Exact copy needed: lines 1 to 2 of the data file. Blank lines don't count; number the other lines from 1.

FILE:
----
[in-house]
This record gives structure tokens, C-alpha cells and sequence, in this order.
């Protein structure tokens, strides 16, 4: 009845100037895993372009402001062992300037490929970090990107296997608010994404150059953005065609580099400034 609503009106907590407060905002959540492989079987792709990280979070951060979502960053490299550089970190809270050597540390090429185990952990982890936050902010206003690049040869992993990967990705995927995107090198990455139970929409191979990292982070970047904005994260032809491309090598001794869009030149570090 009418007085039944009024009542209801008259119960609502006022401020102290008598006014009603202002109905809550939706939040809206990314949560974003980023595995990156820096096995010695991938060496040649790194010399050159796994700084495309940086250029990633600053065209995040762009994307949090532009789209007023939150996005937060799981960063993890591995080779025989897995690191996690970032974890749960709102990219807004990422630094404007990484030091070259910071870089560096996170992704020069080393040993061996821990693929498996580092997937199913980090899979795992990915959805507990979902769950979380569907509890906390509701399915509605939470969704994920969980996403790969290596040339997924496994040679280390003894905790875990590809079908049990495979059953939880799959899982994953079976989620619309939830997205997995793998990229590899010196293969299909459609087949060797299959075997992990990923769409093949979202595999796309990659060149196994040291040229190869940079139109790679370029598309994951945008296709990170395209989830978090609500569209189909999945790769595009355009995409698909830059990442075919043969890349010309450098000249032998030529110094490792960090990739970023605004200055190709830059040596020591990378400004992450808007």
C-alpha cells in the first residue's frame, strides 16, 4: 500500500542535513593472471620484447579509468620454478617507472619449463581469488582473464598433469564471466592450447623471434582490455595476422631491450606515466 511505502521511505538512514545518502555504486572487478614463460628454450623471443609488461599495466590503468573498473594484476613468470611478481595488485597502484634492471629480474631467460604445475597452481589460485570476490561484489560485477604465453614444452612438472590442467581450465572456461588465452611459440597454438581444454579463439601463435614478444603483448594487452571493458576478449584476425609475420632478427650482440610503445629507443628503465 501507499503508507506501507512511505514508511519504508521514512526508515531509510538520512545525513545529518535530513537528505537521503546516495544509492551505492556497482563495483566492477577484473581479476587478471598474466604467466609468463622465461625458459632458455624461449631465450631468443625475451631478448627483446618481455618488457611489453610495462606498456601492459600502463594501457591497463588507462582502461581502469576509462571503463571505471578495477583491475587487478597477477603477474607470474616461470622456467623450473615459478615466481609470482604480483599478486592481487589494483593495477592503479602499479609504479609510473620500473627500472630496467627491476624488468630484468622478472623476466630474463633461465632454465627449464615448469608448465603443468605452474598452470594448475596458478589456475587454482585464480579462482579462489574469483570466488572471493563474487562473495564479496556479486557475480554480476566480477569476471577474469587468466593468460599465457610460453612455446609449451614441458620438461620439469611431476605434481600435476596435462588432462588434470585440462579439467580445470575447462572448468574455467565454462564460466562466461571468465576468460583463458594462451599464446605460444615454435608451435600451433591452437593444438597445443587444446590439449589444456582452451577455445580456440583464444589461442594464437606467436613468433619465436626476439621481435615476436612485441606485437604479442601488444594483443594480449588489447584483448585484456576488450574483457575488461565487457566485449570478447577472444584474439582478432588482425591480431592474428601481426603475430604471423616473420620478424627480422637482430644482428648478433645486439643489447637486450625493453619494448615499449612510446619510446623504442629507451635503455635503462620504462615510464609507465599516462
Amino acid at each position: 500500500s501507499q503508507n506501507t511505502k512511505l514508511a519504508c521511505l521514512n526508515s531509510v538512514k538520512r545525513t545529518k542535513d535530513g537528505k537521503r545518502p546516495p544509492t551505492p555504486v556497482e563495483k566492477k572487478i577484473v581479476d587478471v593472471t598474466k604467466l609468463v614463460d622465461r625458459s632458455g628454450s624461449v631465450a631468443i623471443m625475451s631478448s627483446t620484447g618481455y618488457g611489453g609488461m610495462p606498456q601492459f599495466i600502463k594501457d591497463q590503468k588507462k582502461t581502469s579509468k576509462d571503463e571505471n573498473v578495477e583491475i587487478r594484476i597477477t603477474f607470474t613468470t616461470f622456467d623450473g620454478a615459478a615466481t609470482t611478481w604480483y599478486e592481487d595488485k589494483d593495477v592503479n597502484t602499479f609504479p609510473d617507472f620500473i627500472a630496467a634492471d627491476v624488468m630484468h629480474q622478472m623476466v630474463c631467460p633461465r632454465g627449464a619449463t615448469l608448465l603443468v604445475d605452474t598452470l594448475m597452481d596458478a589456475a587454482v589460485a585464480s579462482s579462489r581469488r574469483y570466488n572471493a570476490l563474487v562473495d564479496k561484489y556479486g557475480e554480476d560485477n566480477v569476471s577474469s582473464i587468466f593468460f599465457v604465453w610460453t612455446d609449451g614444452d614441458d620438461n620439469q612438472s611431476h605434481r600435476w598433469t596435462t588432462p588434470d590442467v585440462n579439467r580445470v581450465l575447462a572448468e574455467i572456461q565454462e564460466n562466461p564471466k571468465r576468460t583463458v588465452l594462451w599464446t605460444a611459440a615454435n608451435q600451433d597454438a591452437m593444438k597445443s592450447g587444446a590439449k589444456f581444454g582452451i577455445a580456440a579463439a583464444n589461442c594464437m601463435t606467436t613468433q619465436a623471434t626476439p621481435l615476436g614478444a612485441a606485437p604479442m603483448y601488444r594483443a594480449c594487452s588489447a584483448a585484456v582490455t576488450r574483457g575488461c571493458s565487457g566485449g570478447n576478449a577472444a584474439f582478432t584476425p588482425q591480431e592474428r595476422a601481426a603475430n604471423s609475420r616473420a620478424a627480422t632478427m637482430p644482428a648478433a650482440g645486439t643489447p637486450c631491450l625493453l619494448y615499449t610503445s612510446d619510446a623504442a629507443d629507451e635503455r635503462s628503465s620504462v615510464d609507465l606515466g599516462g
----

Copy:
[in-house]
This record gives structure tokens, C-alpha cells and sequence, in this order.